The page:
PREPA bond trustee: Proposed receiver should benefit all bondholders
By The Star Staff
Puerto Rico Electric Power Authority’s (PREPA) bond trustee argued as an intervenor in an appeal to the U.S. First Circuit Court that if the court approves a bondholders’ request to appoint a receiver, the relief should benefit all creditors and not just the ones that brought the suit.
U.S. Bank National Association in its capacity as trustee under PREPA’s Trust Agreement dated Jan. 1, 1974 submitted a brief last week as intervenor to address certain issues in an appeal brought up by GoldenTree Asset Management and Syncora Guarantee.
U.S. Bank National Association said that nothing in the trust agreement barred GoldenTree Asset Management and Syncora Guarantee’s motion to lift a stay so that they can appoint a receiver to PREPA.
However, U.S. Bank argued, if the First Circuit Court of Appeals agrees that bondholders have the right to appoint the receiver, all bondholders should have the same rights related to the receiver.
“If this court grants [GoldenTree and Syncora] relief, then the trustee asks that such relief extend to both it and to all bondholders,” the brief said. “The trust agreement requires that bondholder actions taken to enforce rights under the trust agreement must be conducted for the benefit of the trust and all bondholders.”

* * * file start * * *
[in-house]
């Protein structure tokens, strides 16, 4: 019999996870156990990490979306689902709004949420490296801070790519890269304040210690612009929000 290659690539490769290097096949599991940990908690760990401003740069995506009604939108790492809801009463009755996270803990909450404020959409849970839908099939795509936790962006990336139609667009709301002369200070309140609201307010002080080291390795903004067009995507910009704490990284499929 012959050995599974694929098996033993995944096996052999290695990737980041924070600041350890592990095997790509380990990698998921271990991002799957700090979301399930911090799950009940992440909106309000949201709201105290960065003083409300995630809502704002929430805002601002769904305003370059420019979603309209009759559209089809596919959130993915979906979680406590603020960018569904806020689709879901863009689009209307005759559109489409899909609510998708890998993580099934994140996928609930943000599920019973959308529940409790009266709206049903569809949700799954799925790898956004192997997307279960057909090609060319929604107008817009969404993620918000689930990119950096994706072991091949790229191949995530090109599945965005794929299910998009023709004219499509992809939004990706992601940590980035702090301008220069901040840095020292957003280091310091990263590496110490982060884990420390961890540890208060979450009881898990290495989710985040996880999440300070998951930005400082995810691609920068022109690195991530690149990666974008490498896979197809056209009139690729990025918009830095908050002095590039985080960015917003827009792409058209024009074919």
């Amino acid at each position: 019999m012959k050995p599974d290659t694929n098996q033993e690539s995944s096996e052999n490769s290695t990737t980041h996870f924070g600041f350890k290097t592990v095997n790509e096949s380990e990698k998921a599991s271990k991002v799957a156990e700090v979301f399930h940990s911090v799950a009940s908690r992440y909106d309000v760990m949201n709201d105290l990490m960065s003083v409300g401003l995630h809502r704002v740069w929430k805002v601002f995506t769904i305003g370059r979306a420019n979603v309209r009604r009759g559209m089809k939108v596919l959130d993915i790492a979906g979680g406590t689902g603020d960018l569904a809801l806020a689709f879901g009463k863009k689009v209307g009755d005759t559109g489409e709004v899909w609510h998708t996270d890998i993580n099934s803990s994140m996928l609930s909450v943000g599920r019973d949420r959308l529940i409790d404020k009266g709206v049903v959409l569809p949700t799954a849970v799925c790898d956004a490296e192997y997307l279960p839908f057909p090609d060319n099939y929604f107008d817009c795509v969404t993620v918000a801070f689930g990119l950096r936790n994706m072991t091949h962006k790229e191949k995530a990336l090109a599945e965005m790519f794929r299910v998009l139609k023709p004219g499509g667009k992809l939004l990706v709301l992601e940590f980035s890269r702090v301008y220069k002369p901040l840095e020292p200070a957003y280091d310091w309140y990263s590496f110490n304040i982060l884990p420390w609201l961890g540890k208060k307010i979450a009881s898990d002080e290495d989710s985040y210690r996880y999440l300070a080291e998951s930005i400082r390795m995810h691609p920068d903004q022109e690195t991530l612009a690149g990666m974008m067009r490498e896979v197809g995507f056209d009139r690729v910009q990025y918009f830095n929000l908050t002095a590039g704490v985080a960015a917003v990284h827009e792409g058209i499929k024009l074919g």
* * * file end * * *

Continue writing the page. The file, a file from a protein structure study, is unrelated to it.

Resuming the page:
GoldenTree and Syncora filed a motion to appoint a receiver on Aug. 24, a day before PREPA filed its debt adjustment plan. The new plan had the support of holders of about $2.4 billion in debt. Right now, bondholders are divided into factions supporting and opposing the plan.
Even though GoldenTree and Syncora were parties to a separate process to appoint a receiver, they made new arguments about equal protection in a new motion. U.S. District Judge Laura Taylor Swain denied the motion.
Swain had ruled March 22 that bondholders’ $8.4 billion in debt was unsecured and later that the unsecured claim was only $2.4 billion.
If GoldenTree and Syncora win, they should have no special rights, the bond trustee argued.
In a case related to Puerto Rico’s bankruptcy, the Public Finance Corporation (PFC) bondholders will now be able to receive $47.7 million in bonds, after an Oct. 3 order from Swain allowing the correction of technical problems that prevented the debt issuance.
The Financial Oversight and Management Board on Sept. 22 asked Swain to delay closing the Puerto Rico PFC Title VI restructuring because of an unnamed technical problem issuing the debt.
The Puerto Rico Fiscal Agency and Financial Advisory Authority had said it could not issue the debt because the order required bonds to be issued with the same CUSIP numbers as outstanding debt, which the bond indenture prohibits.
Swain changed the order so that new CUSIPs could be issued for the PFC debt.